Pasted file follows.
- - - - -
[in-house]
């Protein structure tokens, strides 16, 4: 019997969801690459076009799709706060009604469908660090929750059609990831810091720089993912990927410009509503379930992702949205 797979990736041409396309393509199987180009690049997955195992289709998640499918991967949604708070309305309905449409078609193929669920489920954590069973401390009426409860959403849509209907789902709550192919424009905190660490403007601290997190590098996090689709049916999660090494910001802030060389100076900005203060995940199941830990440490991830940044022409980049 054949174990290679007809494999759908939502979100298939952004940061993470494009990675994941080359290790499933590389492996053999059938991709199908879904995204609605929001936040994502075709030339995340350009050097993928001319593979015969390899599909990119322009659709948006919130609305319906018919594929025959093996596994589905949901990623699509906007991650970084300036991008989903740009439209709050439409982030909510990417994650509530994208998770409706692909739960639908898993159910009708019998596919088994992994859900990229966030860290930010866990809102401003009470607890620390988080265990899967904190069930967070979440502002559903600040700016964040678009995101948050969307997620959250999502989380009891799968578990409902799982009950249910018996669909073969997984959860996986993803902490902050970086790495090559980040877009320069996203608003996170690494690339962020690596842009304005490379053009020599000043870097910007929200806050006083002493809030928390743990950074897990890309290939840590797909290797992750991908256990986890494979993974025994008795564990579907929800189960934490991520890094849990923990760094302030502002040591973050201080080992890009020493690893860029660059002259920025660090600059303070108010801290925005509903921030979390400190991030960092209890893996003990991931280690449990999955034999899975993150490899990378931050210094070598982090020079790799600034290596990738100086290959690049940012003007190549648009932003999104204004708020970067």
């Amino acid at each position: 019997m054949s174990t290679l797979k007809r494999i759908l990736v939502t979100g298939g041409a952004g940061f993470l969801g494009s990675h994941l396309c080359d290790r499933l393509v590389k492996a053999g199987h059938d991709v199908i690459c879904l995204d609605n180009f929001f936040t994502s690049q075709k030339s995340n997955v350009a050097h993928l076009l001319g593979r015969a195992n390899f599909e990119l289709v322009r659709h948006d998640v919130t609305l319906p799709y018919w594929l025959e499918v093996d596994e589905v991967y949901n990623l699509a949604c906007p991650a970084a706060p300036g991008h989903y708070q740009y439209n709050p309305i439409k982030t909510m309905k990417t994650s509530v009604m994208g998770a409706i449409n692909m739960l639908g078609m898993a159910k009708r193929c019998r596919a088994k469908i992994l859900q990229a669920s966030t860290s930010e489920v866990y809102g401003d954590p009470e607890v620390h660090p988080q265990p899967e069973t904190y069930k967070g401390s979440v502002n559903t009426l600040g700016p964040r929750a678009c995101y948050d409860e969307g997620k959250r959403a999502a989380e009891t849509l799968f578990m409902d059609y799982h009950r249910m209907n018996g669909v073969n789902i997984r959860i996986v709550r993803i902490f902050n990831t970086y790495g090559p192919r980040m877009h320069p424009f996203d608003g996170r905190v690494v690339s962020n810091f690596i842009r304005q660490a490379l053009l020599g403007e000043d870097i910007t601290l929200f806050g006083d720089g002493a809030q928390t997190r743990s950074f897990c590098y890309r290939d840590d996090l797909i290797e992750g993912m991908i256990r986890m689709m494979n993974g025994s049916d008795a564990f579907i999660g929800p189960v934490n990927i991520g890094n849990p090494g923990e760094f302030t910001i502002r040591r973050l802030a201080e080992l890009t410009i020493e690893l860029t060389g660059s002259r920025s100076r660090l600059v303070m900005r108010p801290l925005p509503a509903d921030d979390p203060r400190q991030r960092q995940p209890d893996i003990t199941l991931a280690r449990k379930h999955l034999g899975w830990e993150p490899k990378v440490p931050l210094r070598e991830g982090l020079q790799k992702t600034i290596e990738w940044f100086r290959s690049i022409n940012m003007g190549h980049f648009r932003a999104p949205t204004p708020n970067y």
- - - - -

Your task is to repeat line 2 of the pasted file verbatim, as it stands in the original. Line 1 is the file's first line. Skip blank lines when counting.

């Protein structure tokens, strides 16, 4: 019997969801690459076009799709706060009604469908660090929750059609990831810091720089993912990927410009509503379930992702949205 797979990736041409396309393509199987180009690049997955195992289709998640499918991967949604708070309305309905449409078609193929669920489920954590069973401390009426409860959403849509209907789902709550192919424009905190660490403007601290997190590098996090689709049916999660090494910001802030060389100076900005203060995940199941830990440490991830940044022409980049 054949174990290679007809494999759908939502979100298939952004940061993470494009990675994941080359290790499933590389492996053999059938991709199908879904995204609605929001936040994502075709030339995340350009050097993928001319593979015969390899599909990119322009659709948006919130609305319906018919594929025959093996596994589905949901990623699509906007991650970084300036991008989903740009439209709050439409982030909510990417994650509530994208998770409706692909739960639908898993159910009708019998596919088994992994859900990229966030860290930010866990809102401003009470607890620390988080265990899967904190069930967070979440502002559903600040700016964040678009995101948050969307997620959250999502989380009891799968578990409902799982009950249910018996669909073969997984959860996986993803902490902050970086790495090559980040877009320069996203608003996170690494690339962020690596842009304005490379053009020599000043870097910007929200806050006083002493809030928390743990950074897990890309290939840590797909290797992750991908256990986890494979993974025994008795564990579907929800189960934490991520890094849990923990760094302030502002040591973050201080080992890009020493690893860029660059002259920025660090600059303070108010801290925005509903921030979390400190991030960092209890893996003990991931280690449990999955034999899975993150490899990378931050210094070598982090020079790799600034290596990738100086290959690049940012003007190549648009932003999104204004708020970067």